Special Conditions: Mitsubishi Aircraft Corporation Model MRJ-200 Airplane; Interaction of Systems and Structures, 10559-10563 [2018-04850]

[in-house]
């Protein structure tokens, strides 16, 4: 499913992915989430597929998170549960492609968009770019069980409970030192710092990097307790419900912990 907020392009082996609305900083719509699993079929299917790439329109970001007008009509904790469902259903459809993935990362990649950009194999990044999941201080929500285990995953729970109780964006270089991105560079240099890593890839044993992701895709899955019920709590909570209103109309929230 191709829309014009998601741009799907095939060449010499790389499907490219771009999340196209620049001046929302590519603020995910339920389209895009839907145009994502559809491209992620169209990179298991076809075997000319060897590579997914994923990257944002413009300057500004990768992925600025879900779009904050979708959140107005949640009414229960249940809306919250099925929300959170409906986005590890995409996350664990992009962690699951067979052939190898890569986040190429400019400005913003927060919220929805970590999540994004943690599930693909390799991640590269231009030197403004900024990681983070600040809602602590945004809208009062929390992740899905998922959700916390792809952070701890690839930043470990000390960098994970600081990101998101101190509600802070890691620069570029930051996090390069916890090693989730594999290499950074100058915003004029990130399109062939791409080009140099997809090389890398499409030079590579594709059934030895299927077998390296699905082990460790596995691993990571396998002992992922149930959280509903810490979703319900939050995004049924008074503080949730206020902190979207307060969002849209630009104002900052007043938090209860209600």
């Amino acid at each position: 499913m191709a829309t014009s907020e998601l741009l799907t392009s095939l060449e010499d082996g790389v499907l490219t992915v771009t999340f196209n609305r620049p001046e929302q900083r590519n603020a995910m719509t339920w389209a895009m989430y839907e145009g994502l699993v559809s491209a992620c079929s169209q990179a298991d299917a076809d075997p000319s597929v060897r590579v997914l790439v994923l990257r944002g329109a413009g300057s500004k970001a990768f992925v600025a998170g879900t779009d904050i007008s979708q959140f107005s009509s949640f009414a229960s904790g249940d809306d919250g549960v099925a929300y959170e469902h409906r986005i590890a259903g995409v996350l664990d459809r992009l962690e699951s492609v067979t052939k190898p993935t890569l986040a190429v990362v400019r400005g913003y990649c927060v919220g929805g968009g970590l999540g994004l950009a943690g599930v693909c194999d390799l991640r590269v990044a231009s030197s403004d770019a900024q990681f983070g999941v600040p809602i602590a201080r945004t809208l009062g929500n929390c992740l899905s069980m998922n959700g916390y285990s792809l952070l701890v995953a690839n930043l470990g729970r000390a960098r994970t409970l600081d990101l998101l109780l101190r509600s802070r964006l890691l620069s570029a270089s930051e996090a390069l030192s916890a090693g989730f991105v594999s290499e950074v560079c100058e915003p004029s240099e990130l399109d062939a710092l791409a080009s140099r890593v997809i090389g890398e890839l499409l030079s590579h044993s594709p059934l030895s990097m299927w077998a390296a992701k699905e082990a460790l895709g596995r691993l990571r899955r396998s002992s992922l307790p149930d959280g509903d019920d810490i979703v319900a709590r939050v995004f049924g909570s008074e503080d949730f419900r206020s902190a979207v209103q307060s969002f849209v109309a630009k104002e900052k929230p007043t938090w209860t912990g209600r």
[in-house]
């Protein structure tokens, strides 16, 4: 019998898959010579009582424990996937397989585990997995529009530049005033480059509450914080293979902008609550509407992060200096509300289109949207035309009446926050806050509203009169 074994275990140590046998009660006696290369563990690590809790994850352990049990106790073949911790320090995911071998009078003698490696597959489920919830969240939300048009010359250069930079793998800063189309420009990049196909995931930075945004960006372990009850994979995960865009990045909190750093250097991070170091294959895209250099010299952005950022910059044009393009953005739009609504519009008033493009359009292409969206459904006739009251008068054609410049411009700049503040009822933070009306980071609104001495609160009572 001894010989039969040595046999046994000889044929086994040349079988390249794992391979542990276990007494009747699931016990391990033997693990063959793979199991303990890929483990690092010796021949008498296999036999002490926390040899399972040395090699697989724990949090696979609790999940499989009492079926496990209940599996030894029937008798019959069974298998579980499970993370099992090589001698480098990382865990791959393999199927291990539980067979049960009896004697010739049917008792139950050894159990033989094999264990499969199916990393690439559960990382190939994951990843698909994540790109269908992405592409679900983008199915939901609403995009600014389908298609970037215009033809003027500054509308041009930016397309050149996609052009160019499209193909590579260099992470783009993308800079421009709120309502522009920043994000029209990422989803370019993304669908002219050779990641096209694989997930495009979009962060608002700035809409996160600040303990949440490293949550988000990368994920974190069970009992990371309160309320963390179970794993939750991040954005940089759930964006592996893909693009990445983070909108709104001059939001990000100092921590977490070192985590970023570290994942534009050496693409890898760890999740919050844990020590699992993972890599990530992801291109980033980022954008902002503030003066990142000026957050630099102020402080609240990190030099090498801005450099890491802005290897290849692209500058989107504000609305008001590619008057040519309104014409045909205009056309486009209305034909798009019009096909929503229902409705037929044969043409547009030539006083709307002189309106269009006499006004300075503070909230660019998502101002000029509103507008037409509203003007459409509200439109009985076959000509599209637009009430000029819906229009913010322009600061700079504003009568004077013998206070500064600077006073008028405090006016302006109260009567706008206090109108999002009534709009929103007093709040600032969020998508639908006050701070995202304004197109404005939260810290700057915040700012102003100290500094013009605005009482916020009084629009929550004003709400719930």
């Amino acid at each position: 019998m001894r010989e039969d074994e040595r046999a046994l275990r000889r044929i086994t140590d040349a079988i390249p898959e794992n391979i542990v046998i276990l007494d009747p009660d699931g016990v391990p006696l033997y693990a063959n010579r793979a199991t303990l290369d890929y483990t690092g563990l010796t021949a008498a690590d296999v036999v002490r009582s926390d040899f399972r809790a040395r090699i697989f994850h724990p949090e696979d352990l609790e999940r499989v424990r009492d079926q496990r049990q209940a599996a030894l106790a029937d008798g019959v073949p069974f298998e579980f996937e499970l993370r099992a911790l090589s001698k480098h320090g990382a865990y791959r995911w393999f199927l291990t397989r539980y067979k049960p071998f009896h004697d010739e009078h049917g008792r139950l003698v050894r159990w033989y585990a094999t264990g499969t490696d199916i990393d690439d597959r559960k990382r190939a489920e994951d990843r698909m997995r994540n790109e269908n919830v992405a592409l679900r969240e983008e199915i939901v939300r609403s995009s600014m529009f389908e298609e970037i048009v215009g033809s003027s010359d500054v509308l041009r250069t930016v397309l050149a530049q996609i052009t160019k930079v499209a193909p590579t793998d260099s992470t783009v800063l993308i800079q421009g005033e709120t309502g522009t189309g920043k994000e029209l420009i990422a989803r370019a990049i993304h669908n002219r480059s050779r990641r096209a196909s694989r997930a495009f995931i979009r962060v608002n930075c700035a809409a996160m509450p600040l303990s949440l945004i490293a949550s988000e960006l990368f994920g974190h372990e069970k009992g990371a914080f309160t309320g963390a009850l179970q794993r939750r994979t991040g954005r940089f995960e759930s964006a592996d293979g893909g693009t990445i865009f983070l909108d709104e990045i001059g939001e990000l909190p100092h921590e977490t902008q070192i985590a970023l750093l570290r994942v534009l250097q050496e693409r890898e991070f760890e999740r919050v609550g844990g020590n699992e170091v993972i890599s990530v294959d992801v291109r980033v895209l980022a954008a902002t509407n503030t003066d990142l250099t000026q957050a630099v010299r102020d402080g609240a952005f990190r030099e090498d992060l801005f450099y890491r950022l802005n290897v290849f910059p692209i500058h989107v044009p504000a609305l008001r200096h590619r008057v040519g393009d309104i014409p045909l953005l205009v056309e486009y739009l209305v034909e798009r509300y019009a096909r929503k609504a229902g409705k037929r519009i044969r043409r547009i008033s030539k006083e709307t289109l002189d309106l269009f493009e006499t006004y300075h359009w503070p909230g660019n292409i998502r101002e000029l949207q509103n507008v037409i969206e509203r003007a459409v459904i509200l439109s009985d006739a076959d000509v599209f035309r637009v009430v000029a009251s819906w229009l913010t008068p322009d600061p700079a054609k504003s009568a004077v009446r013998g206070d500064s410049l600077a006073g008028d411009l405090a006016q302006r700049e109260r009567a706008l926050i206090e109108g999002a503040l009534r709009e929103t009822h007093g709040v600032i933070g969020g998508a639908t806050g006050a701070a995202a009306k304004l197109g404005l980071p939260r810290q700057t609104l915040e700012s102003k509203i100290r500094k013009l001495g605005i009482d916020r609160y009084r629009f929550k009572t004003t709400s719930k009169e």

Download as PDF Federal Register / Vol. 83, No. 48 / Monday, March 12, 2018 / Rules and Regulations Authority and Issuance For the reasons set forth in the preamble, the Bureau amends 12 CFR part 1026 as follows: PART 1026—TRUTH IN LENDING (REGULATION Z) 1. The authority citation for part 1026 continues to read as follows: ■ Authority: 12 U.S.C. 2601, 2603–2605, 2607, 2609, 2617, 3353, 5511, 5512, 5532, 5581; 15 U.S.C. 1601 et seq. Subpart E—Special Rules for Certain Home Mortgage Transactions ■ ■ ■ 2. Amend § 1026.41 by: a. Revising paragraph (e)(5)(iv)(B); and b. Removing paragraph (e)(5)(iv)(C). The revision reads as follows: § 1026.41 Periodic statements for residential mortgage loans. * * * * * (e) * * * (5) * * * (iv) * * * (B) Single-statement exemption. As of the date on which one of the events listed in paragraph (e)(5)(iv)(A) of this section occurs, a servicer is exempt from the requirements of this section with respect to the next periodic statement or coupon book that would otherwise be required but thereafter must provide modified or unmodified periodic statements or coupon books that comply with the requirements of this section. * * * * * ■ 3. Amend Supplement I to Part 1026 as follows: ■ a. Under Section 1026.41—Periodic Statements for Residential Mortgage Loans: ■ i. 41(e)(5)(iv)(B) Transitional singlebilling-cycle exemption is revised; and ■ ii. 41(e)(5)(iv)(C) Timing of first modified or unmodified statement or coupon book after transition is removed. The revision reads as follows: Supplement I to Part 1026—Official Interpretations * * * * * Section 1026.41 Periodic Statements for Residential Mortgage Loans * * * * * daltland on DSKBBV9HB2PROD with RULES 41(e)(5)(iv)(B) Single-Statement Exemption. 1. Timing. The exemption in § 1026.41(e)(5)(iv)(B) applies with respect to a single periodic statement or coupon book following an event listed in § 1026.41(e)(5)(iv)(A). For example, assume that a mortgage loan has a monthly billing cycle, each payment VerDate Sep<11>2014 18:02 Mar 09, 2018 Jkt 244001 due date is on the first day of the month following its respective billing cycle, and each payment due date has a 15-day courtesy period. In this scenario: i. If an event listed in § 1026.41(e)(5)(iv)(A) occurs on October 6, before the end of the 15-day courtesy period provided for the October 1 payment due date, and the servicer has not yet provided a periodic statement or coupon book for the billing cycle with a November 1 payment due date, the servicer is exempt from providing a periodic statement or coupon book for that billing cycle. The servicer is required thereafter to resume providing periodic statements or coupon books that comply with the requirements of § 1026.41 by providing a modified or unmodified periodic statement or coupon book for the billing cycle with a December 1 payment due date within a reasonably prompt time after November 1 or the end of the 15-day courtesy period provided for the November 1 payment due date. See § 1026.41(b). ii. If an event listed in § 1026.41(e)(5)(iv)(A) occurs on October 20, after the end of the 15-day courtesy period provided for the October 1 payment due date, and the servicer timely provided a periodic statement or coupon book for the billing cycle with the November 1 payment due date, the servicer is not required to correct the periodic statement or coupon book already provided and is exempt from providing the next periodic statement or coupon book, which is the one that would otherwise be required for the billing cycle with a December 1 payment due date. The servicer is required thereafter to resume providing periodic statements or coupon books that comply with the requirements of § 1026.41 by providing a modified or unmodified periodic statement or coupon book for the billing cycle with a January 1 payment due date within a reasonably prompt time after December 1 or the end of the 15-day courtesy period provided for the December 1 payment due date. See § 1026.41(b). 2. Duplicate coupon books not required. If a servicer provides a coupon book instead of a periodic statement under § 1026.41(e)(3), § 1026.41 requires the servicer to provide a new coupon book after one of the events listed in § 1026.41(e)(5)(iv)(A) occurs only to the extent the servicer has not previously provided the consumer with a coupon book that covers the upcoming billing cycle. 3. Subsequent triggering events. The single-statement exemption in § 1026.41(e)(5)(iv)(B) might apply more than once over the life of a loan. For PO 00000 Frm 00007 Fmt 4700 Sfmt 4700 10559 example, assume the exemption applies beginning on April 14 because the consumer files for bankruptcy on that date and the bankruptcy plan provides that the consumer will surrender the dwelling, such that the mortgage loan becomes subject to the requirements of § 1026.41(f). See § 1026.41(e)(5)(iv)(A)(1). If the consumer later exits bankruptcy on November 2 and has not discharged personal liability for the mortgage loan pursuant to 11 U.S.C. 727, 1141, 1228, or 1328, such that the mortgage loan ceases to be subject to the requirements of § 1026.41(f), the single-statement exemption would apply again beginning on November 2. See § 1026.41(e)(5)(iv)(A)(2). * * * * * Dated: March 6, 2018. Mick Mulvaney, Acting Director, Bureau of Consumer Financial Protection. [FR Doc. 2018–04823 Filed 3–9–18; 8:45 am] BILLING CODE 4810–AM–P DEPARTMENT OF TRANSPORTATION Federal Aviation Administration 14 CFR Part 25 [Docket No. FAA–2017–1006; Special Conditions No. 25–716–SC] Special Conditions: Mitsubishi Aircraft Corporation Model MRJ–200 Airplane; Interaction of Systems and Structures Federal Aviation Administration (FAA), DOT. ACTION: Final special conditions; request for comments. AGENCY: These special conditions are issued for the Mitsubishi Aircraft Corporation (Mitsubishi) Model MRJ– 200 airplane. This airplane will have novel or unusual design features when compared to the state of technology envisioned in the airworthiness standards for transport-category airplanes. These design features are electronic flight-control systems and stability-augmentation systems that may affect the structural performance of the airplane. The applicable airworthiness regulations do not contain adequate or appropriate safety standards for this design feature. These special conditions contain the additional safety standards that the Administrator considers necessary to establish a level of safety equivalent to that established by the existing airworthiness standards. SUMMARY: E:\FR\FM\12MRR1.SGM 12MRR1 10560 Federal Register / Vol. 83, No. 48 / Monday, March 12, 2018 / Rules and Regulations This action is effective on Mitsubishi on March 12, 2018. Send your comments by April 26, 2018. ADDRESSES: Send comments identified by docket number FAA–2017–1006 using any of the following methods: • Federal eRegulations Portal: Go to http://www.regulations.gov/and follow the online instructions for sending your comments electronically. • Mail: Send comments to Docket Operations, M–30, U.S. Department of Transportation (DOT), 1200 New Jersey Avenue SE, Room W12–140, West Building Ground Floor, Washington, DC 20590–0001. • Hand Delivery or Courier: Take comments to Docket Operations in Room W12–140 of the West Building Ground Floor at 1200 New Jersey Avenue SE, Washington, DC, between 9 a.m. and 5 p.m., Monday through Friday, except Federal holidays. • Fax: Fax comments to Docket Operations at 202–493–2251. Privacy: The FAA will post all comments it receives, without change, to http://www.regulations.gov/, including any personal information the commenter provides. Using the search function of the docket website, anyone can find and read the electronic form of all comments received into any FAA docket, including the name of the individual sending the comment (or signing the comment for an association, business, labor union, etc.). DOT’s complete Privacy Act Statement can be found in the Federal Register published on April 11, 2000 (65 FR 19477–19478). Docket: Background documents or comments received may be read at http://www.regulations.gov/ at any time. Follow the online instructions for accessing the docket or go to Docket Operations in Room W12–140 of the West Building Ground Floor at 1200 New Jersey Avenue SE, Washington, DC, between 9 a.m. and 5 p.m., Monday through Friday, except Federal holidays. FOR FURTHER INFORMATION CONTACT: Todd Martin, FAA, Airframe and Cabin Safety Section, AIR–675, Transport Standards Branch, Policy and Innovation Division, Aircraft Certification Service, 1601 Lind Avenue SW, Renton, Washington 98057–3356; telephone 425–227–1178; facsimile 425–227–1320. SUPPLEMENTARY INFORMATION: The substance of these special conditions previously has been published in the Federal Register for public comment. These special conditions have been derived without substantive change from those previously issued. It is unlikely that prior public comment would result in a significant change daltland on DSKBBV9HB2PROD with RULES DATES: VerDate Sep<11>2014 17:01 Mar 09, 2018 Jkt 244001 from the substance contained herein. Therefore, the FAA has determined that prior public notice and comment are unnecessary, and finds that, for the same reason, good cause exists for adopting these special conditions upon publication in the Federal Register. Comments Invited The FAA is requesting comments to allow interested persons to submit views that may not have been submitted in response to the prior opportunities for comment described above. We invite interested people to take part in this rulemaking by sending written comments, data, or views. The most helpful comments reference a specific portion of the special conditions, explain the reason for any recommended change, and include supporting data. We will consider all comments we receive by the closing date for comments. We may change these special conditions based on the comments we receive. Background On August 19, 2009, Mitsubishi applied for a type certificate for their new Model MRJ–200 airplane. The Model MRJ–200 airplane is a low-wing, conventional-tail design with two wingmounted turbofan engines. The airplane is equipped with an electronic flightcontrol system, has seating for 96 passengers and a maximum takeoff weight of 98,800 lbs. Type Certification Basis Under the provisions of title 14, Code of Federal Regulations (14 CFR) 21.17, Mitsubishi must show that the Model MRJ–200 airplane meets the applicable provisions of part 25, as amended by Amendments 25–1 through 25–141; part 36, as amended by Amendments 36–1 through 36–30; and part 34, as amended by Amendments 34–1 through the amendment effective at the time of design approval. If the Administrator finds that the applicable airworthiness regulations (i.e., 14 CFR part 25) do not contain adequate or appropriate safety standards for the Model MRJ–200 airplane because of a novel or unusual design feature, special conditions are prescribed under the provisions of § 21.16. Special conditions are initially applicable to the model for which they are issued. Should the type certificate for that model be amended later to include any other model that incorporates the same novel or unusual design feature, these special conditions would also apply to the other model under § 21.101. PO 00000 Frm 00008 Fmt 4700 Sfmt 4700 In addition to the applicable airworthiness regulations and special conditions, the Model MRJ–200 airplane must comply with the fuel-vent and exhaust-emission requirements of 14 CFR part 34, and the noise-certification requirements of 14 CFR part 36. The FAA issues special conditions, as defined in 14 CFR 11.19, in accordance with § 11.38, and they become part of the type certification basis under § 21.17. Novel or Unusual Design Features The Model MRJ–200 airplane will incorporate the following novel or unusual design feature: Electronic flight-control systems and stability-augmentation systems that may affect the structural performance of the airplane. Discussion The MRJ–200 airplane is equipped with systems that directly or as a result of failure or malfunction, affect its structural performance. Current regulations do not take into account the effects of systems on structural performance including normal operation and failure conditions. Special conditions are needed to account for these features. These special conditions define criteria to be used in the assessment of the effects of these systems on structures. The general approach of accounting for the effect of system failures on structural performance is extended to include any system in which partial or complete failure, alone or in combination with other system partial or complete failures, would affect structural performance. These special conditions contain the additional safety standards that the Administrator considers necessary to establish a level of safety equivalent to that established by the existing airworthiness standards. These special conditions are similar to those previously applied to other airplane models. Applicability As discussed above, these special conditions are applicable to Model MRJ–200 airplanes. Should Mitsubishi apply at a later date for a change to the type certificate to include another model incorporating the same novel or unusual design feature, these special conditions would apply to that model as well. Conclusion This action affects only certain novel or unusual design features on one model E:\FR\FM\12MRR1.SGM 12MRR1 Federal Register / Vol. 83, No. 48 / Monday, March 12, 2018 / Rules and Regulations of airplane. It is not a rule of general applicability. List of Subjects in 14 CFR Part 25 Aircraft, Aviation safety, Reporting and recordkeeping requirements. The authority citation for these special conditions is as follows: Authority: 49 U.S.C. 106(g), 40113, 44701, 44702, 44704. The Special Conditions daltland on DSKBBV9HB2PROD with RULES Accordingly, pursuant to the authority delegated to me by the Administrator, the following special conditions are issued as part of the type certification basis for Mitsubishi Model MRJ–200 airplanes. For airplanes equipped with systems that affect structural performance, either directly or as a result of a failure or malfunction, the influence of these systems and their failure conditions must be taken into account when showing compliance with the requirements of 14 CFR part 25, subparts C and D. The following criteria must be used for showing compliance with these special conditions for airplanes equipped with flight-control systems, autopilots, stability-augmentation systems, load-alleviation systems, flutter-control systems, fuelmanagement systems, and other systems that either directly, or as a result of failure or malfunction, affect structural performance. If these special conditions are used for other systems, it may be necessary to adapt the criteria to the specific system. 1. The criteria defined herein only address the direct structural consequences of the system responses and performance. They cannot be considered in isolation, but should be included in the overall safety evaluation of the airplane. These criteria may, in some instances, duplicate standards already established for this evaluation. These criteria are only applicable to structure the failure of which could prevent continued safe flight and landing. Specific criteria that define acceptable limits on handling VerDate Sep<11>2014 17:01 Mar 09, 2018 Jkt 244001 characteristics or stability requirements, when operating in the system degraded or inoperative mode, are not provided in these special conditions. 2. Depending upon the specific characteristics of the airplane, additional studies that go beyond the criteria provided in these special conditions may be required to demonstrate the airplane’s capability to meet other realistic conditions, such as alternative gust or maneuver descriptions for an airplane equipped with a load-alleviation system. 3. The following definitions are applicable to these special conditions. a. Structural performance: Capability of the airplane to meet the structural requirements of 14 CFR part 25. b. Flight limitations: Limitations that can be applied to the airplane flight conditions following an in-flight occurrence, and that are included in the airplane flight manual (e.g., speed limitations, avoidance of severe weather conditions, etc.). c. Operational limitations: Limitations, including flight limitations, that can be applied to the airplane operating conditions before dispatch (e.g., fuel, payload and master minimum-equipment list limitations). d. Probabilistic terms: Terms such as probable, improbable, and extremely improbable, as used in these special conditions, are the same as those used in § 25.1309. e. Failure condition: This term is the same as that used in § 25.1309. However, these special conditions apply only to system-failure conditions that affect the structural performance of the airplane (e.g., system-failure conditions that induce loads, change the response of the airplane to inputs such as gusts or pilot actions, or lower flutter margins). Effects of Systems on Structures The following criteria will be used in determining the influence of a system and its failure conditions on the airplane structure. 1. System fully operative. With the system fully operative, the following apply: PO 00000 Frm 00009 Fmt 4700 Sfmt 4700 10561 a. Limit loads must be derived in all normal operating configurations of the system from all the limit conditions specified in 14 CFR part 25, subpart C (or defined by special conditions or equivalent level of safety in lieu of those specified in subpart C), taking into account any special behavior of such a system or associated functions, or any effect on the structural performance of the airplane that may occur up to the limit loads. In particular, any significant nonlinearity (rate of displacement of control surface, thresholds, or any other system nonlinearities) must be accounted for in a realistic or conservative way when deriving limit loads from limit conditions. b. The airplane must meet the strength requirements of 14 CFR part 25 (static strength, residual strength), using the specified factors to derive ultimate loads from the limit loads defined above. The effect of nonlinearities must be investigated beyond limit conditions to ensure that the behavior of the system presents no anomaly compared to the behavior below limit conditions. However, conditions beyond limit conditions need not be considered when it can be shown that the airplane has design features that will not allow it to exceed those limit conditions. c. The airplane must meet the aeroelastic stability requirements of § 25.629. 2. System in the failure condition. For any system-failure condition not shown to be extremely improbable, the following apply: a. At the time of occurrence. Starting from 1g level flight conditions, a realistic scenario, including pilot corrective actions, must be established to determine the loads occurring at the time of failure and immediately after the failure. i. For static-strength substantiation, these loads, multiplied by an appropriate factor of safety that is related to the probability of occurrence of the failure, are ultimate loads to be considered for design. The factor of safety is defined in Figure 1, below. E:\FR\FM\12MRR1.SGM 12MRR1 10562 Federal Register / Vol. 83, No. 48 / Monday, March 12, 2018 / Rules and Regulations (oscillatory failures) must not produce loads that could result in detrimental deformation of primary structure. b. For the continuation of the flight. For the airplane in the system-failed state, and considering any appropriate reconfiguration and flight limitations, the following apply: i. The loads derived from the following conditions (or used in lieu of the following conditions) at speeds up to VC/MC (or the speed limitation prescribed for the remainder of the flight) must be determined: 1. The limit symmetrical maneuvering conditions specified in §§ 25.331 and 25.345. 2. the limit gust and turbulence conditions specified in §§ 25.341 and 25.345. 3. the limit rolling conditions specified in § 25.349, and the limit unsymmetrical conditions specified in §§ 25.367, and 25.427(b) and (c). 4. the limit yaw-maneuvering conditions specified in § 25.351. 5. the limit ground-loading conditions specified in §§ 25.473 and 25.491. ii. For static-strength substantiation, each part of the structure must be able to withstand the loads in special condition 2.b.i., multiplied by a factor of safety depending on the probability of being in this failure state. The factor of safety is defined in Figure 2, below. Where: Qj = (Tj)(Pj) Qj = Probability of being in failure mode j Tj = Average time spent in failure mode j (in hours) Pj = Probability of occurrence of failure mode j (per hour) iii. For residual-strength substantiation, the airplane must be able to withstand two-thirds of the ultimate loads defined in special condition 2.b.ii. For pressurized cabins, these loads must be combined with the normal operating differential pressure. iv. If the loads induced by the failure condition have a significant effect on fatigue or damage tolerance, then their effects must be taken into account. v. Freedom from aeroelastic instability must be shown up to a speed determined from Figure 3, below. Flutter clearance speeds V′ and V″ may be based on the speed limitation specified for the remainder of the flight using the margins defined by § 25.629(b). ER12MR18.001</GPH> Note: If Pj is greater than 10¥3 per flight hour, then a 1.5 factor of safety must be applied to all limit load conditions specified in 14 CFR part 25, subpart C. VerDate Sep<11>2014 17:01 Mar 09, 2018 Jkt 244001 PO 00000 Frm 00010 Fmt 4700 Sfmt 4700 E:\FR\FM\12MRR1.SGM 12MRR1 ER12MR18.000</GPH> daltland on DSKBBV9HB2PROD with RULES ii. For residual-strength substantiation, the airplane must be able to withstand two-thirds of the ultimate loads defined in special condition 2.a.i. For pressurized cabins, these loads must be combined with the normal operating differential pressure. iii. Freedom from aeroelastic instability must be shown up to the speeds defined in § 25.629(b)(2). For failure conditions that result in speeds beyond VC/MC, freedom from aeroelastic instability must be shown to increased speeds, so that the margins intended by § 25.629(b)(2) are maintained. iv. Failures of the system that result in forced structural vibrations Federal Register / Vol. 83, No. 48 / Monday, March 12, 2018 / Rules and Regulations daltland on DSKBBV9HB2PROD with RULES Note: If Pj is greater than 10¥3 per flight hour, then the flutter clearance speed must not be less than V″. vi. Freedom from aeroelastic instability must also be shown up to V′ in Figure 3, above, for any probable system-failure condition, combined with any damage required or selected for investigation by § 25.571(b). c. Consideration of certain failure conditions may be required by other sections of 14 CFR part 25 regardless of calculated system reliability. Where analysis shows the probability of these failure conditions to be less than 10¥9 per flight hour, criteria other than those specified in this paragraph may be used for structural substantiation to show continued safe flight and landing. 3. Failure indications. For systemfailure detection and indication, the following apply: a. The system must be checked for failure conditions, not extremely improbable, that degrade the structural capability below the level required by part 25, or that significantly reduce the reliability of the remaining system. As far as reasonably practicable, the flightcrew must be made aware of these failures before flight. Certain elements of the control system, such as mechanical and hydraulic components, may use special periodic inspections, and electronic components may use daily checks, in lieu of detection and indication systems, to achieve the objective of this requirement. These certification-maintenance requirements must be limited to components that are not readily detectable by normal detection-and-indication systems, and VerDate Sep<11>2014 18:02 Mar 09, 2018 Jkt 244001 where service history shows that inspections will provide an adequate level of safety. b. The existence of any failure condition, not extremely improbable, during flight, that could significantly affect the structural capability of the airplane, and for which the associated reduction in airworthiness can be minimized by suitable flight limitations, must be signaled to the flightcrew. For example, failure conditions that result in a factor of safety between the airplane strength and the loads of part 25, subpart C, below 1.25, or flutter margins below V″, must be signaled to the crew during flight. 4. Dispatch with known failure conditions. If the airplane is to be dispatched in a known system-failure condition that affects structural performance, or that affects the reliability of the remaining system to maintain structural performance, then the provisions of these special conditions must be met, including the provisions of special condition 1, ‘‘System Fully Operative’’ for the dispatched condition, and special condition 2, ‘‘System in the Failure Condition’’ for subsequent failures. Expected operational limitations may be taken into account in establishing Pj as the probability of failure occurrence for determining the safety margin in Figure 1. Flight limitations and expected operational limitations may be taken into account in establishing Qj as the combined probability of being in the dispatched failure condition and the subsequent failure condition for the safety margins in Figures 2 and 3. These limitations must be such that the probability of being in this combined failure state, and then subsequently encountering limit load conditions, is extremely improbable. No reduction in these safety margins is allowed if the subsequent system-failure rate is greater than 10¥3 per flight hour. PO 00000 Frm 00011 Fmt 4700 Sfmt 4700 Issued in Renton, Washington, on February 22, 2018. Victor Wicklund, Manager, Transport Standards Branch, Policy and Innovation Division, Aircraft Certification Service. [FR Doc. 2018–04850 Filed 3–9–18; 8:45 am] BILLING CODE 4910–13–P DEPARTMENT OF TRANSPORTATION Federal Aviation Administration 14 CFR Part 39 [Docket No. FAA–2018–0181; Product Identifier 2017–SW–085–AD; Amendment 39–19219; AD 2018–05–10] RIN 2120–AA64 Airworthiness Directives; Agusta S.p.A. Helicopters Federal Aviation Administration (FAA), Department of Transportation (DOT). ACTION: Final rule; request for comments. AGENCY: We are adopting a new airworthiness directive (AD) for Agusta S.p.A. (Agusta) Model AB412 and AB412 EP helicopters. This AD requires removing each shoulder harness seat belt comfort clip (comfort clip) and inspecting the seat belt shoulder harness. This AD is prompted by a report of a comfort clip interfering with the seat belt inertia reel. The actions of this AD are intended to prevent an unsafe condition on these helicopters. DATES: This AD becomes effective March 27, 2018. We must receive comments on this AD by May 11, 2018. ADDRESSES: You may send comments by any of the following methods: • Federal eRulemaking Docket: Go to http://www.regulations.gov. Follow the online instructions for sending your comments electronically. • Fax: 202–493–2251. SUMMARY: E:\FR\FM\12MRR1.SGM 12MRR1 ER12MR18.002</GPH> Where: V′ = Clearance speed as defined by § 25.629(b)(2) V″ = Clearance speed as defined by § 25.629(b)(1) Qj = (Tj)(Pj) Qj = Probability of being in failure mode j Tj = Average time spent in failure mode j (in hours) Pj = Probability of occurrence of failure mode j (per hour) 10563